optimality stands in the eye of the riddler

When looking at US elections on FiveThirtyEight, I came across this riddle:

Two players go (…) into separate booths (…) and a random number between zero and one appears on a screen (…) chosen from a standard uniform distribution. They can choose to keep that first number, or to (…) get a second random number, which they must keep (…) The prize (…) is awarded to the player who kept the higher number (…) Which number is the optimal cutoff for players to discard their first number and choose another? [The Riddler, Mar 4, 2016]

While the solution is now available, I wonder at the wording of this riddle, where “optimality” is not spelled out. Unless I missed some key entry, as it often happens with puzzles… Assuming both players use the same “optimal” cut-off C to make their decision to keep or drop the original uniform, the probability that one does better than the other is exactly ½ since both outcomes are iid. When considering the expected value of the number kept by a player, a simple integral shows that this value is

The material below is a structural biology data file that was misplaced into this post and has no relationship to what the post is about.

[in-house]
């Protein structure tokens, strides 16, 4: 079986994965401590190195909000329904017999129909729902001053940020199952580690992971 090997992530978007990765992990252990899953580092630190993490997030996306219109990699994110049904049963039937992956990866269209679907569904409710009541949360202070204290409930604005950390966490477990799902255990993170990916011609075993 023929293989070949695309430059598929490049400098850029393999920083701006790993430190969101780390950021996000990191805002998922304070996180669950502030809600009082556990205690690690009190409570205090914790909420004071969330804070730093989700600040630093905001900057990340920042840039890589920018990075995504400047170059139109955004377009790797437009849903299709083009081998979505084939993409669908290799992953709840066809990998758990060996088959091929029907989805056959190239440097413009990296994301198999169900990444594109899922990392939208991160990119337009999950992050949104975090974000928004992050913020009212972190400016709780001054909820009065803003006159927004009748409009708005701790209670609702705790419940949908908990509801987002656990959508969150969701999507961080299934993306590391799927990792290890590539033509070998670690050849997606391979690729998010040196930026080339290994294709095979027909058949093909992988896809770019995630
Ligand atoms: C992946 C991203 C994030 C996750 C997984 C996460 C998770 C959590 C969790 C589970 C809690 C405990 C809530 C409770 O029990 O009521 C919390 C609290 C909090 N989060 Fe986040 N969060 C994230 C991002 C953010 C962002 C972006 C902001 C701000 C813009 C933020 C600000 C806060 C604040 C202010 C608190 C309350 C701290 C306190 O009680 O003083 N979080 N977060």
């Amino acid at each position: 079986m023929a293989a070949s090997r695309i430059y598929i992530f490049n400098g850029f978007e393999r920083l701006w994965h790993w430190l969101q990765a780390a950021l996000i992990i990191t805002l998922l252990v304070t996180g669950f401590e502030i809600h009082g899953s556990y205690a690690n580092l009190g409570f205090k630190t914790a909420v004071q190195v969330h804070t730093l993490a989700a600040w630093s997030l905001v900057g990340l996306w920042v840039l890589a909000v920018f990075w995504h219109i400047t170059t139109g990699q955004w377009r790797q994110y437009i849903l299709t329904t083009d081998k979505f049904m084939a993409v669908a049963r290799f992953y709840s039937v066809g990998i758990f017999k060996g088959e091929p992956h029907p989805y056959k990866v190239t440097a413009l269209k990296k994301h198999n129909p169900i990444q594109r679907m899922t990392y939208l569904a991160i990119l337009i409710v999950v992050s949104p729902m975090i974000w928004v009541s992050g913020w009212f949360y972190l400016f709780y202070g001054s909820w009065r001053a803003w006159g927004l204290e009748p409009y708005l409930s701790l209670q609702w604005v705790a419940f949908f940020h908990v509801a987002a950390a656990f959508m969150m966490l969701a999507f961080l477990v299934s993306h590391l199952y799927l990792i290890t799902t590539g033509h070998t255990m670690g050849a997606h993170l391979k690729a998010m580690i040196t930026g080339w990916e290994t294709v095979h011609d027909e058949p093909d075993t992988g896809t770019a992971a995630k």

½(1-C²+C),

which is maximal for C=½. If one considers instead the median of the number Z kept by a player, a bit more computation leads to the function med(Z) = 1/2C when C²>1/2 and (½+C)/(1+C) when C²<1/2, which is maximal for C²=½.

“…using the golden ratio gives the best chance to win the gold bullion!” [The Riddler, Mar 4, 2016]

Incidentally (or not), the solution on 538 is also difficult to understand in that it starts with the event that the first draw is C, which is an event of probability zero. However, when trying to optimise the choice of C for one player, given that the other player has a known cuttoff of D, I found that the only case when C=D coincides with the solution proposed on Riddler, namely ½(√5-1). To check whether or not this derivation was correct, I also plotted the theoretical (right) versus the empirical (left) versions of the winning probability: There is no difference between the two. But the diagonal is exactly at the .5 level, as expected: with an interesting second curve at the .5 probability level. These two level sets happen to meet at the “golden number” solution, ½(√5-1), which comes as a confirmation of my earlier remark. [Another question connected with this riddle would be to figure out the value of D used by the other player from a sequence of games.]

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